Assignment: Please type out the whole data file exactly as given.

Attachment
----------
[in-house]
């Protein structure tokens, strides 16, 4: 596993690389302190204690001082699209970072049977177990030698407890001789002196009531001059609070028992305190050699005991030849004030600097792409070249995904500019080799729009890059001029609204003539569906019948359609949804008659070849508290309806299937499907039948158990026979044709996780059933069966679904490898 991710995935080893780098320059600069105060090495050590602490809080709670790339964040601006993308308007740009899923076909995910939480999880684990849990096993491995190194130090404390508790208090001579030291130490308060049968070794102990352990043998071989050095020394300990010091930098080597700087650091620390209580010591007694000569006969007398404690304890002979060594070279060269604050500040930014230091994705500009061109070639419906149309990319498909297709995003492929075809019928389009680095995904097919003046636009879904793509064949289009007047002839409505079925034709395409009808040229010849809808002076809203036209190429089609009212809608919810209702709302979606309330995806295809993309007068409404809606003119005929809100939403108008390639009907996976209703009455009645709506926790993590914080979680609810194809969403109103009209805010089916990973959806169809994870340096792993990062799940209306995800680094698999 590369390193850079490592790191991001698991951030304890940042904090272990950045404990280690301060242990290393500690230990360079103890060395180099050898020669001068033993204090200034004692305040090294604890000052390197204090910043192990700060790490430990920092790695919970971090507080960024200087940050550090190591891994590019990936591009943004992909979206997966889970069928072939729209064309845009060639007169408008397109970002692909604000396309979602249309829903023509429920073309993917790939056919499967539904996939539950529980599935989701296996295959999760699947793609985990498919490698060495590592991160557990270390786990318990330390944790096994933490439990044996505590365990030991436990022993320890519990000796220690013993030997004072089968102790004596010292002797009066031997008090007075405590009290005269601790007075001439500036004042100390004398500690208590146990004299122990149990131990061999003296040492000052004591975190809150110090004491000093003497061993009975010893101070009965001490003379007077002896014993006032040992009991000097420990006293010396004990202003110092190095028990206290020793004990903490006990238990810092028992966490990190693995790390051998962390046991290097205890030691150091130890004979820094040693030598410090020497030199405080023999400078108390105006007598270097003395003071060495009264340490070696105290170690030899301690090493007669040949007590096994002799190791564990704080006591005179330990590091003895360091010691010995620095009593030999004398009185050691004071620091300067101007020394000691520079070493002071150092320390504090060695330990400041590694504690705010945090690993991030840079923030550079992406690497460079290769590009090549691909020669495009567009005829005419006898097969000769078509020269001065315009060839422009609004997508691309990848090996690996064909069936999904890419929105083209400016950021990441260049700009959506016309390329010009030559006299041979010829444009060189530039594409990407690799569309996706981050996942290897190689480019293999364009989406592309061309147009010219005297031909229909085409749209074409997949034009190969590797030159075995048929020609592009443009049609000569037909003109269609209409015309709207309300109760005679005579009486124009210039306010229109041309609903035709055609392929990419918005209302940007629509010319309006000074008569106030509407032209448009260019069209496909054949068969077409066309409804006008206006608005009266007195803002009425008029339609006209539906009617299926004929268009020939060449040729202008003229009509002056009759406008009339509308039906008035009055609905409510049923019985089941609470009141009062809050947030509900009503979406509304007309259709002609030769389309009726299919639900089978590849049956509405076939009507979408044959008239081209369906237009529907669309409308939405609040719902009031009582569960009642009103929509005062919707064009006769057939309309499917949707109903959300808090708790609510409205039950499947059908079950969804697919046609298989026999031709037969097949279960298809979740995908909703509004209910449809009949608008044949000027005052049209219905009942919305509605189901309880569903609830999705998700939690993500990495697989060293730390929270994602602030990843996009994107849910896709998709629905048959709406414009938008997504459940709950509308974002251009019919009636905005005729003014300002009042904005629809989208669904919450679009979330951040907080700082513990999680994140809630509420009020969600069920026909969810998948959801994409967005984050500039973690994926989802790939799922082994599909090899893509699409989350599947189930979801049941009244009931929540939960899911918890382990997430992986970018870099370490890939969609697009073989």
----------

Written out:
[in-house]
């Protein structure tokens, strides 16, 4: 596993690389302190204690001082699209970072049977177990030698407890001789002196009531001059609070028992305190050699005991030849004030600097792409070249995904500019080799729009890059001029609204003539569906019948359609949804008659070849508290309806299937499907039948158990026979044709996780059933069966679904490898 991710995935080893780098320059600069105060090495050590602490809080709670790339964040601006993308308007740009899923076909995910939480999880684990849990096993491995190194130090404390508790208090001579030291130490308060049968070794102990352990043998071989050095020394300990010091930098080597700087650091620390209580010591007694000569006969007398404690304890002979060594070279060269604050500040930014230091994705500009061109070639419906149309990319498909297709995003492929075809019928389009680095995904097919003046636009879904793509064949289009007047002839409505079925034709395409009808040229010849809808002076809203036209190429089609009212809608919810209702709302979606309330995806295809993309007068409404809606003119005929809100939403108008390639009907996976209703009455009645709506926790993590914080979680609810194809969403109103009209805010089916990973959806169809994870340096792993990062799940209306995800680094698999 590369390193850079490592790191991001698991951030304890940042904090272990950045404990280690301060242990290393500690230990360079103890060395180099050898020669001068033993204090200034004692305040090294604890000052390197204090910043192990700060790490430990920092790695919970971090507080960024200087940050550090190591891994590019990936591009943004992909979206997966889970069928072939729209064309845009060639007169408008397109970002692909604000396309979602249309829903023509429920073309993917790939056919499967539904996939539950529980599935989701296996295959999760699947793609985990498919490698060495590592991160557990270390786990318990330390944790096994933490439990044996505590365990030991436990022993320890519990000796220690013993030997004072089968102790004596010292002797009066031997008090007075405590009290005269601790007075001439500036004042100390004398500690208590146990004299122990149990131990061999003296040492000052004591975190809150110090004491000093003497061993009975010893101070009965001490003379007077002896014993006032040992009991000097420990006293010396004990202003110092190095028990206290020793004990903490006990238990810092028992966490990190693995790390051998962390046991290097205890030691150091130890004979820094040693030598410090020497030199405080023999400078108390105006007598270097003395003071060495009264340490070696105290170690030899301690090493007669040949007590096994002799190791564990704080006591005179330990590091003895360091010691010995620095009593030999004398009185050691004071620091300067101007020394000691520079070493002071150092320390504090060695330990400041590694504690705010945090690993991030840079923030550079992406690497460079290769590009090549691909020669495009567009005829005419006898097969000769078509020269001065315009060839422009609004997508691309990848090996690996064909069936999904890419929105083209400016950021990441260049700009959506016309390329010009030559006299041979010829444009060189530039594409990407690799569309996706981050996942290897190689480019293999364009989406592309061309147009010219005297031909229909085409749209074409997949034009190969590797030159075995048929020609592009443009049609000569037909003109269609209409015309709207309300109760005679005579009486124009210039306010229109041309609903035709055609392929990419918005209302940007629509010319309006000074008569106030509407032209448009260019069209496909054949068969077409066309409804006008206006608005009266007195803002009425008029339609006209539906009617299926004929268009020939060449040729202008003229009509002056009759406008009339509308039906008035009055609905409510049923019985089941609470009141009062809050947030509900009503979406509304007309259709002609030769389309009726299919639900089978590849049956509405076939009507979408044959008239081209369906237009529907669309409308939405609040719902009031009582569960009642009103929509005062919707064009006769057939309309499917949707109903959300808090708790609510409205039950499947059908079950969804697919046609298989026999031709037969097949279960298809979740995908909703509004209910449809009949608008044949000027005052049209219905009942919305509605189901309880569903609830999705998700939690993500990495697989060293730390929270994602602030990843996009994107849910896709998709629905048959709406414009938008997504459940709950509308974002251009019919009636905005005729003014300002009042904005629809989208669904919450679009979330951040907080700082513990999680994140809630509420009020969600069920026909969810998948959801994409967005984050500039973690994926989802790939799922082994599909090899893509699409989350599947189930979801049941009244009931929540939960899911918890382990997430992986970018870099370490890939969609697009073989």